Dancers don't talk," says the arrogant but brilliant choreographer, basically telling a questioning young hoofer to zip it. But "The Studio," a play about choreographing a dance written, directed and choreographed by Christopher d'Amboise, very much wants to talk about dance and the agonizing process of artistic creation.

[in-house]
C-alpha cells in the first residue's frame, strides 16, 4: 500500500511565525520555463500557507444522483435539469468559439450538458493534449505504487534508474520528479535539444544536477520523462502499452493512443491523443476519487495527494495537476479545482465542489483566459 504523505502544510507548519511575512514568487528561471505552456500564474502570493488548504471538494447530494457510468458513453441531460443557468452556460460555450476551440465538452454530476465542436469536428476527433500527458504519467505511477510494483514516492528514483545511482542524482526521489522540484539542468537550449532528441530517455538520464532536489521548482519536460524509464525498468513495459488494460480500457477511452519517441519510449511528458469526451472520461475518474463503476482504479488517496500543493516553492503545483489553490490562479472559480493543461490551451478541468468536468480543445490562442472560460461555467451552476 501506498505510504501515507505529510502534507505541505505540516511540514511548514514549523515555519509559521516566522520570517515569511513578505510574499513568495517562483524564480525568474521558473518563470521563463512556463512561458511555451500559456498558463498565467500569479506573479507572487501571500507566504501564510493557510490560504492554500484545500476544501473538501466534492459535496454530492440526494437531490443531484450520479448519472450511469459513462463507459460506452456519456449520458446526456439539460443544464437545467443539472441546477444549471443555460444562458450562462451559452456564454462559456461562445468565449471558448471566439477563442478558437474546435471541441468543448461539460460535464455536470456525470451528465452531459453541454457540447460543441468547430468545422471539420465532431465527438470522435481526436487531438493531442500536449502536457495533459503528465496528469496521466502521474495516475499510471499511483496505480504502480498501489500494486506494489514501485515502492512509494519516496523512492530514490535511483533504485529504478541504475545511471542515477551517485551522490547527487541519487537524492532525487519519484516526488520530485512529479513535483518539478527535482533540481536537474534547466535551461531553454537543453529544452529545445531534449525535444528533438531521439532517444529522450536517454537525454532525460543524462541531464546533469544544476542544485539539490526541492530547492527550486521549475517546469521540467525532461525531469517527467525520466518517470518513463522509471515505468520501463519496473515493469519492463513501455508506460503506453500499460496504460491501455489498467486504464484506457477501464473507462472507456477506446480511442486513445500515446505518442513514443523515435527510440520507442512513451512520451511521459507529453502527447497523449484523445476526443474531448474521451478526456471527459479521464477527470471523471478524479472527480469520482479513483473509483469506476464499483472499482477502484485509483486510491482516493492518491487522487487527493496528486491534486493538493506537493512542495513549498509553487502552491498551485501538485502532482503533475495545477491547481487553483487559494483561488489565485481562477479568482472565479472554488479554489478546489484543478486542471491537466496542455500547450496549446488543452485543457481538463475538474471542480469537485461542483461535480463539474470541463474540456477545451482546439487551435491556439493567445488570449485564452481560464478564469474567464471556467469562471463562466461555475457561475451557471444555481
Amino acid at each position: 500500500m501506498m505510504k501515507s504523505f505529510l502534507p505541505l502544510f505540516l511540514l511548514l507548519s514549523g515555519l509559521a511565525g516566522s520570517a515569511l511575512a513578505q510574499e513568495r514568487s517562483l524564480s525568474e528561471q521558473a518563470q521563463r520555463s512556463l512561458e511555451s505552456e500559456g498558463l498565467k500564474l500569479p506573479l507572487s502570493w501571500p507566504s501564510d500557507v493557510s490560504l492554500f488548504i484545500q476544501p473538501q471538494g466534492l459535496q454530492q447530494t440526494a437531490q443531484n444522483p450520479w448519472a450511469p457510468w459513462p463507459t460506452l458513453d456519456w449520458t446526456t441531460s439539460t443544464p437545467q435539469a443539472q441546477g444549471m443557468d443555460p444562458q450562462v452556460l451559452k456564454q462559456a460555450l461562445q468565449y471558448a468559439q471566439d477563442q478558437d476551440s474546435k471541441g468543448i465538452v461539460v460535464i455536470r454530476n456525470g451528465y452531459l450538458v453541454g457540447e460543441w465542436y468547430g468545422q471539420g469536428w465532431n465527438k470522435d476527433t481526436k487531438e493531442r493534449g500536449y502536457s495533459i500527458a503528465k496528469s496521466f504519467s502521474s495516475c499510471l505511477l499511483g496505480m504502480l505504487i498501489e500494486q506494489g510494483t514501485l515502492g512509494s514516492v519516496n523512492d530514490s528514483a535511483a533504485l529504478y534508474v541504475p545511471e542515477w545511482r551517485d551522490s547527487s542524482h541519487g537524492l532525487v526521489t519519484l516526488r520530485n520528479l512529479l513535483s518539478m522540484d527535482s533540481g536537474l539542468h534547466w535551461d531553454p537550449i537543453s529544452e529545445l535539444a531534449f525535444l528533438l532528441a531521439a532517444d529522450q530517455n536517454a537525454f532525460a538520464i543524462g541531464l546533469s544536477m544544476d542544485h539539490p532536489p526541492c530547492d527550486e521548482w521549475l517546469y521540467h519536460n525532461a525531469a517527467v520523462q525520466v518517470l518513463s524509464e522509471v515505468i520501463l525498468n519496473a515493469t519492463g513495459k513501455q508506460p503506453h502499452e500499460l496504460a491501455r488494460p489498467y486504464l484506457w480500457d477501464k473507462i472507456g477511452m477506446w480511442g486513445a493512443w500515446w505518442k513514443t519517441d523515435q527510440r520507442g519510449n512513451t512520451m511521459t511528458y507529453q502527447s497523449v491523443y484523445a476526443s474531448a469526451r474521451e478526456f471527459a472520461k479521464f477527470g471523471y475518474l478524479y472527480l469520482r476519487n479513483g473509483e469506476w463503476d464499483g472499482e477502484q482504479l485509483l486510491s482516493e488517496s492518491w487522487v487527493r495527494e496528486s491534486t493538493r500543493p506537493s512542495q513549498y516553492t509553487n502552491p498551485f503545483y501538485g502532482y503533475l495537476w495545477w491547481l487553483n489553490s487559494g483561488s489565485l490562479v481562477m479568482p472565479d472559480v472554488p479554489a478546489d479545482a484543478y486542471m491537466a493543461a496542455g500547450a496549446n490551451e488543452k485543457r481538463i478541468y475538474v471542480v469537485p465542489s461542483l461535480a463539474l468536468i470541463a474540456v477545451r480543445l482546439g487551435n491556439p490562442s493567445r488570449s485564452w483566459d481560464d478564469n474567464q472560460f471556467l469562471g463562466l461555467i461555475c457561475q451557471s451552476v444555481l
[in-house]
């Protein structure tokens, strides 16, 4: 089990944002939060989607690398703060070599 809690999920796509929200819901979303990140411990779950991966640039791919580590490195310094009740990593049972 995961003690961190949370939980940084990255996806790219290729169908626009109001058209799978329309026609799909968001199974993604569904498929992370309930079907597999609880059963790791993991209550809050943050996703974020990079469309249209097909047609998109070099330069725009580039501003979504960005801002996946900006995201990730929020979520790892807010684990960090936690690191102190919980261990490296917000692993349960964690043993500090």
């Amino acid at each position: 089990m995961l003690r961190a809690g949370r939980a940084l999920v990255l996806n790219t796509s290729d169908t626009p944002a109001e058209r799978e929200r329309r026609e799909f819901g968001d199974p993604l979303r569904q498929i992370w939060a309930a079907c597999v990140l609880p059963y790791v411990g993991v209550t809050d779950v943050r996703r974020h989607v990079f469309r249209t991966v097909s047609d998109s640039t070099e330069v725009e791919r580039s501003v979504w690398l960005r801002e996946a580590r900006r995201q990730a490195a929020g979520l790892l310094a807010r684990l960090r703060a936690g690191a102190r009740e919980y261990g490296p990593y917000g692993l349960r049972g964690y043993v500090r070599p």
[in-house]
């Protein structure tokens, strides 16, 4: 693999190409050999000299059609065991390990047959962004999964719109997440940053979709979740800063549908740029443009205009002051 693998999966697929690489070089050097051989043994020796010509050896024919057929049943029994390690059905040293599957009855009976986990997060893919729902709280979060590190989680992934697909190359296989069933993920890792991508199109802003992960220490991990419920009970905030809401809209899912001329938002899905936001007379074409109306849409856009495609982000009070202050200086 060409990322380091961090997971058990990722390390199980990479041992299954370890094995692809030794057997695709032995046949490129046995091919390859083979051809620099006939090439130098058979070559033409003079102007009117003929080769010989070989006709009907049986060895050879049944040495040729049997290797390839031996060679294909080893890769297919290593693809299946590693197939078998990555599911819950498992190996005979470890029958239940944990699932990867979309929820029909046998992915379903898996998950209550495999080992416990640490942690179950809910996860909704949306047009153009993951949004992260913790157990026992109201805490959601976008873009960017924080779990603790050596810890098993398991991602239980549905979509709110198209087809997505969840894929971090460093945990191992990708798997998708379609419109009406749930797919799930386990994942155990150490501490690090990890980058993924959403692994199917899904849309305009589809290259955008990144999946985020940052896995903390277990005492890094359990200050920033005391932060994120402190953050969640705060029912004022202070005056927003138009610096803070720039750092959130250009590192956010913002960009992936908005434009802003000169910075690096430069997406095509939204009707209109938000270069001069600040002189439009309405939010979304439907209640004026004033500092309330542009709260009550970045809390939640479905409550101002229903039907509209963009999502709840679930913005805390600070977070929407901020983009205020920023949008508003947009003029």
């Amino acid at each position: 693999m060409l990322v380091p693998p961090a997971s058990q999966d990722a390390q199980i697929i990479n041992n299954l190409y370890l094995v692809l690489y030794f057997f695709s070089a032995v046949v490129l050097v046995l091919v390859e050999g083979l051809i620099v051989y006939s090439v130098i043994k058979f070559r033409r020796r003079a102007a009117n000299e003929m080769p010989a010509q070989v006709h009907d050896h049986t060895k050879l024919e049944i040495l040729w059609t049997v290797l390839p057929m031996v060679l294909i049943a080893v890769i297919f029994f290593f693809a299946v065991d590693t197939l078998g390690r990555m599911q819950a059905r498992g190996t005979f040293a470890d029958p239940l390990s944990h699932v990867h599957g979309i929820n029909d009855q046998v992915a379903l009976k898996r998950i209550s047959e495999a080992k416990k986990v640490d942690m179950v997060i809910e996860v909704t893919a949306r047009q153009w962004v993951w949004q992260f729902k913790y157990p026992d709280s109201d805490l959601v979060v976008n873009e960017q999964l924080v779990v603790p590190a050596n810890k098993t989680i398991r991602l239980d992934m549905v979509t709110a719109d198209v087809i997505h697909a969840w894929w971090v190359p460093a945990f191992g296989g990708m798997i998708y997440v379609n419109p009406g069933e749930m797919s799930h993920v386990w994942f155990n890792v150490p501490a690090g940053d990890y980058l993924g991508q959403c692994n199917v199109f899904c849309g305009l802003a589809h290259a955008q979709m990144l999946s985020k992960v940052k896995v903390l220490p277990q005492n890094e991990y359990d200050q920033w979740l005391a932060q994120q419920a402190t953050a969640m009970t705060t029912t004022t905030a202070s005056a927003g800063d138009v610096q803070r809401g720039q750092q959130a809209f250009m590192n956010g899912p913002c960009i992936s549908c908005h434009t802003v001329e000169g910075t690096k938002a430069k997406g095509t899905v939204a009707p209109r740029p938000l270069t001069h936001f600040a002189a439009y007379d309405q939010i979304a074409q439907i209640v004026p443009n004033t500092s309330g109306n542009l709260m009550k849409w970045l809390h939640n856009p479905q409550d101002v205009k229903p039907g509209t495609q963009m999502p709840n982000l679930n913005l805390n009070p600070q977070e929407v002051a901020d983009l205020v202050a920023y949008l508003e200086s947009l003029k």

Dancers don’t talk,” says the arrogant but brilliant choreographer, basically telling a questioning young hoofer to zip it. But “The Studio,” a play about choreographing a dance written, directed and choreographed by Christopher d’Amboise, very much wants to talk about dance and the agonizing process of artistic creation. Predictably, much of the dialogue comes off as a torrent of near-cliches, but even if d’Amboise has a less-than-firm grip on the theatrical form, “The Studio” has enough sincerity — and enough excellent dancing — to overcome the rawness of its characters and the hesitations of its narrative.In the world premiere at South Coast Rep, Terrence Mann — Broadway’s original Javert in “Les Miserables” — plays the choreographer Emil, a genius artiste with a European accent and a perfection problem. Once the toast of the dance community with his inventive early works — titled “Tightrope” and “Pretty Ugly” — he is now the stuff of legend, having disappeared for the past dozen years after failing to finish his dance set to Stravinsky’s “The Rite of Spring.” In this three-hander, Emil is joined by two “movers,” whom he guides in the formation of his new work: Jackie (John Todd), Emil’s longtime lead who knows the choreographer’s secrets, and Lisa (Nancy Lemenager), the awestruck and resolutely insecure dancer who learns to resist asking too many questions. In the early scenes, as Emil attempts to get started with the new piece — “It is about finding a spark, before you can have fire” — he amusingly throws out a series of suggestions for the dancers to embody: corkscrew, washing machine, sticky feet, flying nun. He tries to find the right sequence of movements to match the ever-more-elaborate graphs he creates to visualize the structure of the music. These early scenes give us a view into the mysteries of choreography, and while they’re undoubtedly manufactured, or at least exaggerated, they ring true as a theatrical expression of the process. These scenes also are highly entertaining, as the talented Todd and Lemenager, both veterans of Broadway’s “Movin’ Out,” contort themselves into odd and imaginative positions. The story that develops is less odd and imaginative, and thus its contrived qualities can be more bothersome. Jackie and Lisa have an affair, which seems less a narrative imperative than a convenience, a means to air the full depth of Lisa’s insecurities about her talent and to hear some backstory from Jackie’s perspective. Meanwhile, Emil struggles more and more with his dance, creating endless variations and heading pretty predictably toward a conclusion that will pit his fears and neuroses against his genius. D’Amboise continues to throw out lots of lines about art that feel selected from self-help guides –”It’s not the doing, it’s the deed”; “The edge — the only place where anything worthwhile happens” — or that sum up the internal battles that must be fought: “If I go for it,” Lisa wonders aloud, “will he be there?” And while the commanding Mann proves capable of making Emil’s bombast real, the purely spoken scenes have an air of phoniness lurking, a fact that is perhaps more noticeable here, in a play largely about truth in art. While the lines and the acting sometimes feel canned, there’s a decided integrity in d’Amboise’s writing and directing. Like Emil, he doesn’t want his work to be too simplistic, and thus the flailing of the story has something deeper in it: an admirable desire to resist pat resolutions. What’s more, he doesn’t resort to gimmicky stagecraft, another potential temptation. Christopher Barreca’s set is graceful in its restraint, a series of mirrors that can be transparent or reflective depending on the immediate need. Fortunately, d’Amboise has an ace in the hole: the dance itself. For while the conclusion is a bit pat, it’s also fitting and affecting. In the end, the dancers do in fact stop talking, and they dance. “The Studio” is ultimately successful because all the talk manages to make that final dance more beautiful.